We can only speculate about the mechanisms between chronically disturbed and shortened sleep and the increased risk for CHD in this study, since we have no direct measures of sympathetic activity or immune function measured at baseline in the study. Disturbed sleep may contribute to the increased risk by an inability of the organism to diminish sympathetic stimulation of the cardiovascular system at night and, thus, prevent rest and restoration.32 It may also act through disturbances of the immune function and promote inflammation in the cardiovascular vessels.33 Disturbed sleep may also increase cholesterol concentrations, blood pressure, and blood glucose concentrations,34 all of which are risk factors for CHD.

This study has several important limitations. One is the self-reported nature of the data measuring sleep hours and sleep disturbances. However, it is not feasible to obtain more detailed and objective measures of sleep, such as sleep diaries, actigraphs, and polysomnography, from large populations. Small-scale investigations have shown high correlations between subjective estimates of sleep duration and diary, actigraph, or polysomnography data.35,36 There is also a tendency in the general population to report more subjective sleep problems than are measured objectively.30

We used different measures of self-reported sleep disturbance and each showed similar associations with CHD. Another serious limitation is the absence of information about the presence of sleep apnea among our participants. However, the estimation of the frequency of clinically verified sleep apnea in the general population is about 0.5% to 1.5%,37 whereas, in our study, the prevalence of disturbed sleep (more than usual) ranged from 14% to 21%. Second, since the prevalence of sleep apnea in people with a BMI less than 25 kg/m2 is rare, we repeated our analyses separately in the 2 BMI groups (BMI under and over 25 kg/m2) and found no differences in the risk estimation. We also included BMI as a covariate in our analysis. Finally, patients with sleep apnea often complain about tiredness rather than short sleep or sleep difficulties,38 so there may not be a strong correlation between sleep apnea and the sleep-disturbance questions used in this study.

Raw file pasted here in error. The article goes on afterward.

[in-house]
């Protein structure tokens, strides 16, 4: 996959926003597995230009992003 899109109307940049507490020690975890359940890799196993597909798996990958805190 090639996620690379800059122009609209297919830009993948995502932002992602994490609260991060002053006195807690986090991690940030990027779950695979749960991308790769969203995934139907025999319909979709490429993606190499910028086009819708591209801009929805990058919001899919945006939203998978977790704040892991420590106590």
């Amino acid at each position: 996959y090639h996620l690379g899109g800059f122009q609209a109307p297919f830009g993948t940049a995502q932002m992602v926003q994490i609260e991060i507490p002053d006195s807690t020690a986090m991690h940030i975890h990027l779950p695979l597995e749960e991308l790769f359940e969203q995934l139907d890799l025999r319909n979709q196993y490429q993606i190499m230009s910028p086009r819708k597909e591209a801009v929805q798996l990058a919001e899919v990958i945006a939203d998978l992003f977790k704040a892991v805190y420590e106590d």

Although the rates of CHD in working populations has declined considerably in Western countries, this progress may be hampered by an increasing trend to shorten sleep hours and increased complaints about disturbed sleep.1 The sources of both these sleep disturbances may be due to extensive work and active leisure time,39 as well as an inability to unwind before going to sleep40 due to excessive stress. The effect of short sleep hours (≤ 6 h) on increasing the risk of CHD is greatest among those with restless or disturbed nights. Sleep disturbance may be a more important predictor of CHD risk than is short sleep duration.


This was not an industry-supported study. The authors have indicated no financial conflicts of interest.


The Whitehall II study has been supported by grants from the Medical Research Council; Economic and Social Research Council; British Heart Foundation; Health and Safety Executive; Department of Health; National Heart, Lung, and Blood Institute (HL36310), US, NIH; National Institute on Aging (AG13196), US, NIH; Agency for Health Care Policy Research (HS06516); and the John D. and Catherine T. MacArthur Foundation Research Networks on Successful Midlife Development and Socioeconomic Status and Health. Tasnime Akbaraly was supported by the Academy of Finland (grants no: 117604, 124322). Tarani Chandola is additionally supported by an ESRC grant (RES-596-28-0001). Michael Marmot is supported by an MRC Research Professorship.

We thank all participating civil service departments and their welfare, personnel, and establishment officers; the Occupational Health and Safety Agency; the Council of Civil Service Unions; all participating civil servants in the Whitehall II study; and all members of the Whitehall II study team.